Aug 28 - 30, 2020 (3 days)
About The Teacher
Raúl Hernández Morales is of Mexican origin and began to participate at temezcalsat the age of 18. When he was 24, he began to lead them himself. Since then he has travelled the world conducting temescals, and getting to know other forms within Mexico, the US and Europe. And now he have 22 year experience.Although his first temazcaleswere inside the indigenous tradition of the North of the US, the ancestral memory carried him to explore the techniques of his ancestors from Central Mexico.In his family there existed a temazcalerapractice but unfortunately it was lost because of the early death of his mother when he was one and a half years old. His mother practiced and guided the indigenous Totonactemezcal, which itself was inspired and had been instructed by her great-grandmother who was a Totonachealer.
Raul descends from the indigenous Otomi culture from the side of his father, and of a European-indigenous mestizo mix from the side of his mother. In spite of that, his youth was strongly influenced by oriental cultures. He lived close to gurus and an ashram. There he learnt yoga, meditation and similar disciplines from his very early years. But in adolescence, an inner calling brought him to discover ceremonial practices of Mexican indigenous people, and he keeps advancing, fascinated by the immense worlds of the Mayan, Aztec and Wirrarika cultures.He develops thoughts of two worlds, the American indigenous world and the European world. His instinct to enforce both visions leads him to study simultaneously sociology in university and indigenous medicine in the Mexican desert .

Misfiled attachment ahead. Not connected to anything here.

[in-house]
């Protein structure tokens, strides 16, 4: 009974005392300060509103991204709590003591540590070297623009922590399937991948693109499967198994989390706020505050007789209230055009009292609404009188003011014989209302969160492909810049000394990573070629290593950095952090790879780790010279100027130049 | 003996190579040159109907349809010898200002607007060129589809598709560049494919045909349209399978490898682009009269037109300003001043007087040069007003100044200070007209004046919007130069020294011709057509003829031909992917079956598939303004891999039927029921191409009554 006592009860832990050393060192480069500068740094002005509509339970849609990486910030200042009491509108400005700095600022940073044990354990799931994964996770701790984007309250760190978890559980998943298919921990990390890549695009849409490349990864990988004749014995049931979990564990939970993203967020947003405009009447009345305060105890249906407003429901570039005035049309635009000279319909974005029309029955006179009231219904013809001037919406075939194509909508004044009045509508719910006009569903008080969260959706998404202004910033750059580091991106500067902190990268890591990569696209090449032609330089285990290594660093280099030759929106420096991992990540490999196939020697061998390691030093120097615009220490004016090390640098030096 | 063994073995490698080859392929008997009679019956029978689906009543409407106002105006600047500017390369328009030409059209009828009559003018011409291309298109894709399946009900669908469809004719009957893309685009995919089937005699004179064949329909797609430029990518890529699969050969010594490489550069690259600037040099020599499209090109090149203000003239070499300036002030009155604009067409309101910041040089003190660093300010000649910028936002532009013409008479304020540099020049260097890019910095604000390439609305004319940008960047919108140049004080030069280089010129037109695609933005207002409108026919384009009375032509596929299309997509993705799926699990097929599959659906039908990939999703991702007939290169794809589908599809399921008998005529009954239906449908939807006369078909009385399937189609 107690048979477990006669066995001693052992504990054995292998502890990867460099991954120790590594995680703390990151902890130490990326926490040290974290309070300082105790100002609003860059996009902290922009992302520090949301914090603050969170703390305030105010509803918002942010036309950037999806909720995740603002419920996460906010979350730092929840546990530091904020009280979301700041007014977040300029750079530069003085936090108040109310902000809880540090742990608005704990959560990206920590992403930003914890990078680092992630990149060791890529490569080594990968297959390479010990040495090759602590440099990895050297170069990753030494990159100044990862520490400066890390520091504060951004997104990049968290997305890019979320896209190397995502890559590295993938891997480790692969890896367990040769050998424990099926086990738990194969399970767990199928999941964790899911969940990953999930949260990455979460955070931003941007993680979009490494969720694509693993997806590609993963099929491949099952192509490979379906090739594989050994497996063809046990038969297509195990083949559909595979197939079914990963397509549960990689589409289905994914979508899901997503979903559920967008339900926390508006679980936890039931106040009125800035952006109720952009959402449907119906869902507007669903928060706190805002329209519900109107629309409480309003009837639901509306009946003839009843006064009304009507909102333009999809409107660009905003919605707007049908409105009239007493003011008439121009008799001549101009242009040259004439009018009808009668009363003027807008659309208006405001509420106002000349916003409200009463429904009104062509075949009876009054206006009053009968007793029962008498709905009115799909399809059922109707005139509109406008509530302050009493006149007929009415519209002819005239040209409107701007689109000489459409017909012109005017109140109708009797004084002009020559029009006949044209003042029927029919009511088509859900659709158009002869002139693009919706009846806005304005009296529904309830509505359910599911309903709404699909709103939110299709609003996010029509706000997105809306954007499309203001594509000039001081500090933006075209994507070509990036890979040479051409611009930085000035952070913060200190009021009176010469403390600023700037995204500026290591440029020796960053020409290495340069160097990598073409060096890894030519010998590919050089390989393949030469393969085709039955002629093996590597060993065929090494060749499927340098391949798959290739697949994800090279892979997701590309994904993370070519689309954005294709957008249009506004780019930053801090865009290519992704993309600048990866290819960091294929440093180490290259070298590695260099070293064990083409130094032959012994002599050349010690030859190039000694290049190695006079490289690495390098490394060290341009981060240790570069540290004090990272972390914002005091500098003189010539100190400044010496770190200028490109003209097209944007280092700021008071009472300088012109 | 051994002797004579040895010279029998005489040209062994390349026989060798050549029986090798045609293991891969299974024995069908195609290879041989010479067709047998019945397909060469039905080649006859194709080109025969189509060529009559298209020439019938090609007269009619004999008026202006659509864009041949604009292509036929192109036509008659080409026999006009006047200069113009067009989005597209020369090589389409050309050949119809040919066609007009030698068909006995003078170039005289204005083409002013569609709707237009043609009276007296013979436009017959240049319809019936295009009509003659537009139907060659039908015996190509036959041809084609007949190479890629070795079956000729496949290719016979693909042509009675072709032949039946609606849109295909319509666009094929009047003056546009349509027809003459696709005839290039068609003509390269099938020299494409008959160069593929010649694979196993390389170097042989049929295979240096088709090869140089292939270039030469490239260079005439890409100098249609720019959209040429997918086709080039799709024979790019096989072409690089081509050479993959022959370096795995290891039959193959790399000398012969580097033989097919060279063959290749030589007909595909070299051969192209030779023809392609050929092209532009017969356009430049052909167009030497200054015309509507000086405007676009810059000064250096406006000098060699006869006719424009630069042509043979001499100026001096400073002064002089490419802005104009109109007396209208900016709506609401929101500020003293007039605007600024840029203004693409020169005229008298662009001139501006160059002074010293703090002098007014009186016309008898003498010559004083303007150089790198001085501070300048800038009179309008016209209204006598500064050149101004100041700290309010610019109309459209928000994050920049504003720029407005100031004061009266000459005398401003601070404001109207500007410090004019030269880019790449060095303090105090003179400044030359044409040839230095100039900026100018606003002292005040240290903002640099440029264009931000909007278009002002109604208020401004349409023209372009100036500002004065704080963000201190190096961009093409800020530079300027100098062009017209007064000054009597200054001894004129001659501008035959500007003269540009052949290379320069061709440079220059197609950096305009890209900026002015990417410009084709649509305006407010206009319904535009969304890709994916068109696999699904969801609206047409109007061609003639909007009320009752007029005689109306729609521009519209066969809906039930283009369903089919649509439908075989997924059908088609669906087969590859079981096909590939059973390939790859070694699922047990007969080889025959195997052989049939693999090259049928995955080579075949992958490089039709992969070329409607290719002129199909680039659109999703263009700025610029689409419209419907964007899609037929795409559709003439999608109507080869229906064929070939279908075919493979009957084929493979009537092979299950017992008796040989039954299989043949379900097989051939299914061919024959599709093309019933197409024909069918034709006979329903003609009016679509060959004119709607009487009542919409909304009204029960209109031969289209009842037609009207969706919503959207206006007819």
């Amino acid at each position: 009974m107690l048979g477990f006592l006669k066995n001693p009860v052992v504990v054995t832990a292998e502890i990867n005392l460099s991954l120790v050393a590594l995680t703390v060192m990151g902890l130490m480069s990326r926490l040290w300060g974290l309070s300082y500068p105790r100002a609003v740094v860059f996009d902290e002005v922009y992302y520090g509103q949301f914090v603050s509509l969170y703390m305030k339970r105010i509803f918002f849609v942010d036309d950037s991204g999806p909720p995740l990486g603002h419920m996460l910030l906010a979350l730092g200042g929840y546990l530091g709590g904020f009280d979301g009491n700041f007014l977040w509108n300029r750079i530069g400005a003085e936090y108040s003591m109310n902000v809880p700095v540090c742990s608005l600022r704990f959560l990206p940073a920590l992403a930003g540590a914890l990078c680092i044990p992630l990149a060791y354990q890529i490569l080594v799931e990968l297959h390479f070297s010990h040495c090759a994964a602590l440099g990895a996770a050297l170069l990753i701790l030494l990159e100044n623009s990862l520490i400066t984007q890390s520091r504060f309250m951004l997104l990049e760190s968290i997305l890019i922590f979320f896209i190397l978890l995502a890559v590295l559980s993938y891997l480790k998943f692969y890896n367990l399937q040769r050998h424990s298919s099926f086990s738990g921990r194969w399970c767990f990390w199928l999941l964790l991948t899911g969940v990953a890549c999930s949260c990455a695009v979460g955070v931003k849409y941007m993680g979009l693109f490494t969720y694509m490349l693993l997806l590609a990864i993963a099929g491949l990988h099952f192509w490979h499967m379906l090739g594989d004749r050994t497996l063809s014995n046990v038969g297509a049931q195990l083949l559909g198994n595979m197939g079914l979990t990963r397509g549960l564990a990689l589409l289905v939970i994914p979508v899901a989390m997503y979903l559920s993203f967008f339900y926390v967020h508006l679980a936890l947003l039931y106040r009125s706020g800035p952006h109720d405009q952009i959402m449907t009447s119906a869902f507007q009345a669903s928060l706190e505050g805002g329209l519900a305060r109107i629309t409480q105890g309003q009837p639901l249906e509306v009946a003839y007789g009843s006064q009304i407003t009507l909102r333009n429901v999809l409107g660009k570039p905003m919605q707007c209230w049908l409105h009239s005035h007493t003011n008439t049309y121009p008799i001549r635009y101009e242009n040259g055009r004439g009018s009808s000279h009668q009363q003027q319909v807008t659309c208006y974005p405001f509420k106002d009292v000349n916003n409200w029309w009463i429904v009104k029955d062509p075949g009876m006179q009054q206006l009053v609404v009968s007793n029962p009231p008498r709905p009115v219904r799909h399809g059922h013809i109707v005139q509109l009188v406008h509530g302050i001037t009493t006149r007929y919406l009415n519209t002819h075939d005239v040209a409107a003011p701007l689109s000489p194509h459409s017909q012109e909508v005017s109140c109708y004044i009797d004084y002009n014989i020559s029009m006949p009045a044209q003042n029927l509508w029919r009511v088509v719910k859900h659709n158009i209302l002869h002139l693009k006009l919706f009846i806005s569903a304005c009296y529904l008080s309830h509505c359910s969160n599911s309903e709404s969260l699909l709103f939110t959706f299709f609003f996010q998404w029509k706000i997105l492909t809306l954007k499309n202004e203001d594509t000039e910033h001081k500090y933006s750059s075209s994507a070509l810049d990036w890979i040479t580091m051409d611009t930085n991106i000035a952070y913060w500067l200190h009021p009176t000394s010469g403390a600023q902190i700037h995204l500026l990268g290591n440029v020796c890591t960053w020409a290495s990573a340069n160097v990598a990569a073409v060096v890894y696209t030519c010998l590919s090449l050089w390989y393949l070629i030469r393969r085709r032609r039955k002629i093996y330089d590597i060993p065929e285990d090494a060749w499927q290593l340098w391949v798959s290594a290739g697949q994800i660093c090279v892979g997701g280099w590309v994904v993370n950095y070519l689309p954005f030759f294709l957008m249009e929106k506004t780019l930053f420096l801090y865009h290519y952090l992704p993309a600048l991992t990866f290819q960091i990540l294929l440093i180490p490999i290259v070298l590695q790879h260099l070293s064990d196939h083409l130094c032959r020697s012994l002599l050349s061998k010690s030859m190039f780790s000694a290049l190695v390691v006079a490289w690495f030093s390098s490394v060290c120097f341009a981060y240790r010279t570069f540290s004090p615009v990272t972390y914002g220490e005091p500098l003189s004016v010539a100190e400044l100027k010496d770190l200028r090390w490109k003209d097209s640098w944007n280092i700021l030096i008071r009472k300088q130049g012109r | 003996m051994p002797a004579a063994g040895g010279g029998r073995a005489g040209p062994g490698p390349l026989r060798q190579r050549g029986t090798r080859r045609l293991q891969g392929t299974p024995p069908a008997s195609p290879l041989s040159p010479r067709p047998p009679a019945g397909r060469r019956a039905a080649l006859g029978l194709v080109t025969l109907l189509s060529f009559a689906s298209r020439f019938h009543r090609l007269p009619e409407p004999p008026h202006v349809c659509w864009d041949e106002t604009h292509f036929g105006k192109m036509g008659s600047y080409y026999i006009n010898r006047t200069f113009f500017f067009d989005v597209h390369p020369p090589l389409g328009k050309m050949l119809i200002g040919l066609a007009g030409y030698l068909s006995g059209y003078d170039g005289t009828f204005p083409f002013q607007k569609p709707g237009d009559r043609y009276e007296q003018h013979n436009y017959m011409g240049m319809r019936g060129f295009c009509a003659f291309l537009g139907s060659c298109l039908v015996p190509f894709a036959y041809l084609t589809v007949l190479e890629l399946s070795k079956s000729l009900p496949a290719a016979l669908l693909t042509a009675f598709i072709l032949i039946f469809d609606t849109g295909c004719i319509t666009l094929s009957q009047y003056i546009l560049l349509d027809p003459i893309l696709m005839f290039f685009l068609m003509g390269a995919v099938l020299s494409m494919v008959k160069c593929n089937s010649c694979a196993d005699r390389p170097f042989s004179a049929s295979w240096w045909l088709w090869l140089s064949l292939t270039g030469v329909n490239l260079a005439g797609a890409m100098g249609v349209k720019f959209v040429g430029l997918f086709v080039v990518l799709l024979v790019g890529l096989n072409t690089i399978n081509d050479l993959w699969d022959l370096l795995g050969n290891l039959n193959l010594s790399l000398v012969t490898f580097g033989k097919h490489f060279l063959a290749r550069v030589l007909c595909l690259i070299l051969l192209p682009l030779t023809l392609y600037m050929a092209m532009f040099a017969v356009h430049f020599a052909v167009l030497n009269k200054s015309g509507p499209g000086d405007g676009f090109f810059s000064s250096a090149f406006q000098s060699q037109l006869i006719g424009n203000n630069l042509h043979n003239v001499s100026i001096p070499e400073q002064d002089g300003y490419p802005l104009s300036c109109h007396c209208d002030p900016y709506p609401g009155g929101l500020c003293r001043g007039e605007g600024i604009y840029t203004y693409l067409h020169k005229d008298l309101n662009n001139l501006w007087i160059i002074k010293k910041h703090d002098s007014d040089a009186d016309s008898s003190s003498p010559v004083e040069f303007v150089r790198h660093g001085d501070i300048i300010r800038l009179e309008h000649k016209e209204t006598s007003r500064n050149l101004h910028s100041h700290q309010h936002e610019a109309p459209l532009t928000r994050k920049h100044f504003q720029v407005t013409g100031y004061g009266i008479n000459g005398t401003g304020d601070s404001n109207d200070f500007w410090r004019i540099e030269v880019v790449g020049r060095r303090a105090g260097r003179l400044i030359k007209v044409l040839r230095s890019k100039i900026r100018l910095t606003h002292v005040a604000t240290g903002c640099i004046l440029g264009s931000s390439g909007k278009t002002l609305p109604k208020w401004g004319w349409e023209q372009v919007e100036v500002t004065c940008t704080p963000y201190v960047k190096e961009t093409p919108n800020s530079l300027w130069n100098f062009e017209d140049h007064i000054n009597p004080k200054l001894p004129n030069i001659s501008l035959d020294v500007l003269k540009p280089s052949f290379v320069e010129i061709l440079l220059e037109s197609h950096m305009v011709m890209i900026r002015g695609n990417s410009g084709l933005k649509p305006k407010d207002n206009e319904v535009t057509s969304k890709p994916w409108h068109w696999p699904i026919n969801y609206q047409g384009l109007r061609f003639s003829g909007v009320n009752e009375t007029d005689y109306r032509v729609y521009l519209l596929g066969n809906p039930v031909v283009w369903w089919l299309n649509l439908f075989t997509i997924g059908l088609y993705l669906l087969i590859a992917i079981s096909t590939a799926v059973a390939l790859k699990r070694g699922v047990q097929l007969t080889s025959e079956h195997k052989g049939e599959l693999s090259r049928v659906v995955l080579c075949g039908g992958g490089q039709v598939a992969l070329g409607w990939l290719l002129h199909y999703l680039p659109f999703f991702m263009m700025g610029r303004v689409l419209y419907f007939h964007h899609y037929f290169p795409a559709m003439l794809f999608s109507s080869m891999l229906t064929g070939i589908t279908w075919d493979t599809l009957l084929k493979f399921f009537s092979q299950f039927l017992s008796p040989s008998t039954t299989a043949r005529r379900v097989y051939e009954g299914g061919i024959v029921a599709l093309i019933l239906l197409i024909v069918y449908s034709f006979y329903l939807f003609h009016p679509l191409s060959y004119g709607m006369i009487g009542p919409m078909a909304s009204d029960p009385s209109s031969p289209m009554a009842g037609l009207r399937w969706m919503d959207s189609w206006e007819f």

Vision for EuropeSince 10 years he has lived in Belgium. He follows an internal pilgrimagetowards his ancestral energy, in this case his European side. And he discovers, surprisingly, a European indigenous culture that is perfectly alive and an ancestral culture connected to nature.
But he says that, unfortunately, the vast majority of Europeans are very far from it, although they live on it, sleep on it and walk on it every day. Even though they also arose from it, they have banished it to history, to the pagan rites, into museums etc. In spite of this, he believes that Europeans also have an ancestral memory. While this seems to be an empty space at the moment, which creates among other things the so-called “existential problems” of modern life, this void is filled up automatically when we reconnect with the nature of our origins: and, beyond cultures and traditions, it is essentially about the reconnection with nature itself.